I never meant to cause you any sorrow; I never meant to cause you any pain
Willow Tree is in limbo.
Armco’s proposed tower at the corner of Robie Street and Quinpool Road was approved by Halifax Regional Council this past spring
at a staff-recommended, Centre Plan-inspired height of 20 storeys.
APL Properties, Armco’s development wing, came back to city hall last week
saying 20 wouldn’t work. The company had been hoping for 29 storeys. In order to make the project financially viable, it’d need at least 25.
So back to council it all went, for another lengthy debate about appropriate planning decisions and the shape of things to come.
The discussion was a signal—a giant flare gun in the sky, according to deputy mayor Waye Mason—about council’s intent to live within the commandments of the Centre Plan.
“Are we going to actually adopt a meaningful height framework within the Centre Plan,” asked Mason, “or is it going to be a guideline that we’re still coming to council...to override again and again and again as we’ve been doing?”
But some councillors disagreed. You can’t override what hasn’t been approved.
“It’s not in place yet,” said Stephen Adams about HRM’s new planning bible. “Unless it’s approved through a public hearing, the Centre Plan doesn’t exist.”
A cutting-edge compendium of new development guidelines
, the Centre Plan will be the municipality’s blueprint for future growth
in the urban core. Depending on which councillor you ask, it’s either real or imaginary.
Councillors such as Mason, Adams, Lindell Smith, Russell Walker, Matt Whitman and Sam Austin have all argued either for or against its corporeity over the past year.
Some say the Centre Plan is virtually complete; only one rubber-stamp away from inscribing into stone HRM’s new land-use bylaws, and worth consulting for any current planning applications. Others call it an urban myth; as blurry as Bigfoot and still subject to countless revisions that make it useless in the here and now. Maybe it’s both. Schrödinger’s urban plan.
“Yes, the Centre Plan exists,” confirms Jacob Ritchie, HRM’s urban design program manager, with a hint of regret about the discussion.
What this corner and APL want are about five storeys off.
“I was listening to the council debate last week and it was shocking to hear some of the language
that was used to describe a project that we’ve been working on with council’s authority and they’ve been seeing on a regular basis and voting on.”
The idea for a new plan to guide development in the urban core goes back over a decade. Ritchie says efforts to actually get that process started had already sputtered out two or three times when he got to city hall in 2015.
“To say there was some disbelief in the development community that we could finish this project would be an understatement,” he says. “I think it took us a while, collectively as a municipality—the public, staff, developers, government—to believe in this project again and think we could get it done.”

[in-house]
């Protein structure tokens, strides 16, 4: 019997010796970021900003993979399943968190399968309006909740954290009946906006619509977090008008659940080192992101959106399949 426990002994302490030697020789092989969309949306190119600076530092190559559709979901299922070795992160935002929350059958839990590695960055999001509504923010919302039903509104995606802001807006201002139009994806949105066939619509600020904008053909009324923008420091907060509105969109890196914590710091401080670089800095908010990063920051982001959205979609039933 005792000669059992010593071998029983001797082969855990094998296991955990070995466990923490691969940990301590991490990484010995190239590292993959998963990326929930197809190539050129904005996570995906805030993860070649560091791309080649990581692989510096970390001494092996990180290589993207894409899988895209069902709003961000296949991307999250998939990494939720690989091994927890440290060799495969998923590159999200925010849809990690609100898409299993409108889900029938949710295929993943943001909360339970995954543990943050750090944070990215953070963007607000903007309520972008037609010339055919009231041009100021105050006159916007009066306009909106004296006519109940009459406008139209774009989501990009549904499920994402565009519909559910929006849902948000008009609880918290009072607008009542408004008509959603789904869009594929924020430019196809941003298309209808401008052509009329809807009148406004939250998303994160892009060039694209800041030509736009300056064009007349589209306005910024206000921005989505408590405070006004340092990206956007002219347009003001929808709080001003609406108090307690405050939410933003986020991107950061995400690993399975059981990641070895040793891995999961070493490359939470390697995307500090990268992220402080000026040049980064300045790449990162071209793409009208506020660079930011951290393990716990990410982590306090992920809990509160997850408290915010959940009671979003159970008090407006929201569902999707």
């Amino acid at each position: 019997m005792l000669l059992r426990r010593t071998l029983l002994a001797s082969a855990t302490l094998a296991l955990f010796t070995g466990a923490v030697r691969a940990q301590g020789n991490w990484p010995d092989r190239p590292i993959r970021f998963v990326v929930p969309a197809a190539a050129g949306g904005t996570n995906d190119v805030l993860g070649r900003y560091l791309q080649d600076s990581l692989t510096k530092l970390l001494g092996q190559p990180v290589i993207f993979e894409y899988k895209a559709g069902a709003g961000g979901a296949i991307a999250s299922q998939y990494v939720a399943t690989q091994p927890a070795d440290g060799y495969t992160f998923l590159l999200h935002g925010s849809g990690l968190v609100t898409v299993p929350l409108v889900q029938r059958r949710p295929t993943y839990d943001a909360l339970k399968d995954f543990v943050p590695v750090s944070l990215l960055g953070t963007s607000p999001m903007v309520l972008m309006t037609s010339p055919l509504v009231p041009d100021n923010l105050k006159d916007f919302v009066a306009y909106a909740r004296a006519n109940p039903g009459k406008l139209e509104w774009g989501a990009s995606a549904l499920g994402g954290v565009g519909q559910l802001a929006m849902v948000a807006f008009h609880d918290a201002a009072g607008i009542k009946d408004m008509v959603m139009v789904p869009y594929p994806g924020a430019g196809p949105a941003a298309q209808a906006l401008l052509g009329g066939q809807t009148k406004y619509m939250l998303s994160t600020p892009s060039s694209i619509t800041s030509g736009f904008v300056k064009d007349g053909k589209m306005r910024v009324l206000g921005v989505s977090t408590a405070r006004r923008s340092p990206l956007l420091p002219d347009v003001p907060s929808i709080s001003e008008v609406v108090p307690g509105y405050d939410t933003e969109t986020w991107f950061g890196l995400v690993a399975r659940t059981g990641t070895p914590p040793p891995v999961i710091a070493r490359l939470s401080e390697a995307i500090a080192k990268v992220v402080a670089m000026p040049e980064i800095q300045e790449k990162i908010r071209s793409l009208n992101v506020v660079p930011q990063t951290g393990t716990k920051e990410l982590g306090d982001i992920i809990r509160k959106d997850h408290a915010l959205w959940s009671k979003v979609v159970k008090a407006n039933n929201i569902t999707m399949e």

Council approved the draft Centre Plan’s policy directions on June 13. Municipal staff are now using that broad framework to complete the first set of new planning bylaws for the urban core in 40 years. Formal adoption still TBD. Ritchie says the new rules will be ready come February. But don’t hold him to that. When he started in 2015, he confidently predicted the same bylaws could be completed by December 2016.
“I have been bad at predicting that in my time at the municipality, so I’ve kind of stopped trying,” he says. “I’m 14 months behind where I thought I was.”
So, yeah, there’s a tremendous amount of pressure to finally wrap this puppy up.
In the meantime, all current planning decisions coming to council—including Willow Tree—are being judged by staff largely based off the framework unveiled back in June. Despite fears from some councillors, Ritchie is resolute that “not much” of note will change between that policy direction and the final bylaws unveiled early next year.
A bigger question is whether the Centre Plan will spur growth or stunt it. Willow Tree has been left to die a natural death in the planning department’s phantom zone. The company will, at best, renovate its current office tower on the site. Twenty storeys is enough for the Centre Plan, but apparently not enough for APL to turn a profit.
“That’s one of the big questions we have,” Ritchie says. “Are we going to get the units we want? With these regulations do I get 18,000 units, or do I get zero units because no one wants to build if they can only go 20 storeys?”
There’s a huge concern nothing will get built, says the planner. That pressure is very much real. Whether the Centre Plan exists or not, the city-wide anxiety over what it’ll create is palpable.